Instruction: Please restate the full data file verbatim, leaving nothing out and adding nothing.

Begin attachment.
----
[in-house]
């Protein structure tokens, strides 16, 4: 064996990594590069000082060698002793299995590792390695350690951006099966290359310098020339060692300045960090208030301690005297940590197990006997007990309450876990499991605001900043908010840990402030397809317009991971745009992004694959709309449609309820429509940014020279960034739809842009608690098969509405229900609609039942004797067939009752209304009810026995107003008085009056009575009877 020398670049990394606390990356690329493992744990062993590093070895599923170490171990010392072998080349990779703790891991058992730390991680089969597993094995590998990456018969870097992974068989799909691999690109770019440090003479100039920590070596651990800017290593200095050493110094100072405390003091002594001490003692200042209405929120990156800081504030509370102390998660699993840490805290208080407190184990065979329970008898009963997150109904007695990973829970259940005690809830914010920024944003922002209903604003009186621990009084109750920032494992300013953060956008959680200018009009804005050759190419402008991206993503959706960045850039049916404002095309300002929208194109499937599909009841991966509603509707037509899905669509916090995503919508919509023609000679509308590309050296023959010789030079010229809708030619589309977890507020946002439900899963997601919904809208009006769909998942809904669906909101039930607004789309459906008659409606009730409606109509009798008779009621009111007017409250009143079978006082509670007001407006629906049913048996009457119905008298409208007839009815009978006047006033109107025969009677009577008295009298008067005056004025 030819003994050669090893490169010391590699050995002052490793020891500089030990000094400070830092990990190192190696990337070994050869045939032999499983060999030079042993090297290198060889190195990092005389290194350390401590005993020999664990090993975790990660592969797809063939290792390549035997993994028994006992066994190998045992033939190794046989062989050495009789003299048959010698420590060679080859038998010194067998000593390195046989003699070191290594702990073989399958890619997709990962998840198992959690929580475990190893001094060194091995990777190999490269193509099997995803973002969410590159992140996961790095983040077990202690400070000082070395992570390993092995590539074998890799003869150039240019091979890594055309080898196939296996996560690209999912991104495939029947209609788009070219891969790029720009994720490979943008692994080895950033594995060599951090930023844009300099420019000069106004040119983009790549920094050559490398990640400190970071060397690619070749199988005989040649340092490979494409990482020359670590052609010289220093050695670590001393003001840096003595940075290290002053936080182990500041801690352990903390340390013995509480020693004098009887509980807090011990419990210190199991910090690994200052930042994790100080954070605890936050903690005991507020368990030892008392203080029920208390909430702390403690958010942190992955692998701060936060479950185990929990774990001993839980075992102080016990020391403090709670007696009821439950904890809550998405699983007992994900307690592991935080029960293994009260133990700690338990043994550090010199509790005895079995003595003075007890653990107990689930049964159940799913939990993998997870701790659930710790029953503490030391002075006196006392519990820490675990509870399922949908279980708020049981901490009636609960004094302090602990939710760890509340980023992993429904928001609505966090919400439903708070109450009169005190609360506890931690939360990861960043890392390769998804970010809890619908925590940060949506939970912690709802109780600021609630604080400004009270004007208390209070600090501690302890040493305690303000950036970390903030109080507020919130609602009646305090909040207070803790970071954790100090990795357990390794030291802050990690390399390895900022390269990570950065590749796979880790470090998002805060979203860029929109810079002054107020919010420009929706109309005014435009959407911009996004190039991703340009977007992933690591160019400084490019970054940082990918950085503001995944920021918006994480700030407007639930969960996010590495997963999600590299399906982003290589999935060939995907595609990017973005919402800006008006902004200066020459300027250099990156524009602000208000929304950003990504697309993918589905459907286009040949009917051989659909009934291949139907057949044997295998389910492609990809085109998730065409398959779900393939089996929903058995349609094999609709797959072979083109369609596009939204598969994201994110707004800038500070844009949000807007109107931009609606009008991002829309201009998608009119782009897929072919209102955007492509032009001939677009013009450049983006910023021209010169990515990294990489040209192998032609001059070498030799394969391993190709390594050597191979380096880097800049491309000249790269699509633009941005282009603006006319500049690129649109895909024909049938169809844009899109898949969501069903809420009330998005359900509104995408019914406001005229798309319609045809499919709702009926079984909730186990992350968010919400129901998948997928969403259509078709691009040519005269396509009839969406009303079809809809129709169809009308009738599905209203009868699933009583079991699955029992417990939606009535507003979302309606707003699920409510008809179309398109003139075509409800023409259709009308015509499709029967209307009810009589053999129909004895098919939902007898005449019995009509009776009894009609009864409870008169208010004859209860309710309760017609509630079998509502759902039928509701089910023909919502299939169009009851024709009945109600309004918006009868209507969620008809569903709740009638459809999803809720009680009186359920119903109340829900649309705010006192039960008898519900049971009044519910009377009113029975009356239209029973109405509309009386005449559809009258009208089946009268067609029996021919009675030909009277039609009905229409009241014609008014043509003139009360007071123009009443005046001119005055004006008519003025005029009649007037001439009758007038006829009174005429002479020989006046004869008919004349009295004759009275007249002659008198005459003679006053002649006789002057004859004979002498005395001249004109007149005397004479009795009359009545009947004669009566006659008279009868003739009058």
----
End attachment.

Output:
[in-house]
């Protein structure tokens, strides 16, 4: 064996990594590069000082060698002793299995590792390695350690951006099966290359310098020339060692300045960090208030301690005297940590197990006997007990309450876990499991605001900043908010840990402030397809317009991971745009992004694959709309449609309820429509940014020279960034739809842009608690098969509405229900609609039942004797067939009752209304009810026995107003008085009056009575009877 020398670049990394606390990356690329493992744990062993590093070895599923170490171990010392072998080349990779703790891991058992730390991680089969597993094995590998990456018969870097992974068989799909691999690109770019440090003479100039920590070596651990800017290593200095050493110094100072405390003091002594001490003692200042209405929120990156800081504030509370102390998660699993840490805290208080407190184990065979329970008898009963997150109904007695990973829970259940005690809830914010920024944003922002209903604003009186621990009084109750920032494992300013953060956008959680200018009009804005050759190419402008991206993503959706960045850039049916404002095309300002929208194109499937599909009841991966509603509707037509899905669509916090995503919508919509023609000679509308590309050296023959010789030079010229809708030619589309977890507020946002439900899963997601919904809208009006769909998942809904669906909101039930607004789309459906008659409606009730409606109509009798008779009621009111007017409250009143079978006082509670007001407006629906049913048996009457119905008298409208007839009815009978006047006033109107025969009677009577008295009298008067005056004025 030819003994050669090893490169010391590699050995002052490793020891500089030990000094400070830092990990190192190696990337070994050869045939032999499983060999030079042993090297290198060889190195990092005389290194350390401590005993020999664990090993975790990660592969797809063939290792390549035997993994028994006992066994190998045992033939190794046989062989050495009789003299048959010698420590060679080859038998010194067998000593390195046989003699070191290594702990073989399958890619997709990962998840198992959690929580475990190893001094060194091995990777190999490269193509099997995803973002969410590159992140996961790095983040077990202690400070000082070395992570390993092995590539074998890799003869150039240019091979890594055309080898196939296996996560690209999912991104495939029947209609788009070219891969790029720009994720490979943008692994080895950033594995060599951090930023844009300099420019000069106004040119983009790549920094050559490398990640400190970071060397690619070749199988005989040649340092490979494409990482020359670590052609010289220093050695670590001393003001840096003595940075290290002053936080182990500041801690352990903390340390013995509480020693004098009887509980807090011990419990210190199991910090690994200052930042994790100080954070605890936050903690005991507020368990030892008392203080029920208390909430702390403690958010942190992955692998701060936060479950185990929990774990001993839980075992102080016990020391403090709670007696009821439950904890809550998405699983007992994900307690592991935080029960293994009260133990700690338990043994550090010199509790005895079995003595003075007890653990107990689930049964159940799913939990993998997870701790659930710790029953503490030391002075006196006392519990820490675990509870399922949908279980708020049981901490009636609960004094302090602990939710760890509340980023992993429904928001609505966090919400439903708070109450009169005190609360506890931690939360990861960043890392390769998804970010809890619908925590940060949506939970912690709802109780600021609630604080400004009270004007208390209070600090501690302890040493305690303000950036970390903030109080507020919130609602009646305090909040207070803790970071954790100090990795357990390794030291802050990690390399390895900022390269990570950065590749796979880790470090998002805060979203860029929109810079002054107020919010420009929706109309005014435009959407911009996004190039991703340009977007992933690591160019400084490019970054940082990918950085503001995944920021918006994480700030407007639930969960996010590495997963999600590299399906982003290589999935060939995907595609990017973005919402800006008006902004200066020459300027250099990156524009602000208000929304950003990504697309993918589905459907286009040949009917051989659909009934291949139907057949044997295998389910492609990809085109998730065409398959779900393939089996929903058995349609094999609709797959072979083109369609596009939204598969994201994110707004800038500070844009949000807007109107931009609606009008991002829309201009998608009119782009897929072919209102955007492509032009001939677009013009450049983006910023021209010169990515990294990489040209192998032609001059070498030799394969391993190709390594050597191979380096880097800049491309000249790269699509633009941005282009603006006319500049690129649109895909024909049938169809844009899109898949969501069903809420009330998005359900509104995408019914406001005229798309319609045809499919709702009926079984909730186990992350968010919400129901998948997928969403259509078709691009040519005269396509009839969406009303079809809809129709169809009308009738599905209203009868699933009583079991699955029992417990939606009535507003979302309606707003699920409510008809179309398109003139075509409800023409259709009308015509499709029967209307009810009589053999129909004895098919939902007898005449019995009509009776009894009609009864409870008169208010004859209860309710309760017609509630079998509502759902039928509701089910023909919502299939169009009851024709009945109600309004918006009868209507969620008809569903709740009638459809999803809720009680009186359920119903109340829900649309705010006192039960008898519900049971009044519910009377009113029975009356239209029973109405509309009386005449559809009258009208089946009268067609029996021919009675030909009277039609009905229409009241014609008014043509003139009360007071123009009443005046001119005055004006008519003025005029009649007037001439009758007038006829009174005429002479020989006046004869008919004349009295004759009275007249002659008198005459003679006053002649006789002057004859004979002498005395001249004109007149005397004479009795009359009545009947004669009566006659008279009868003739009058």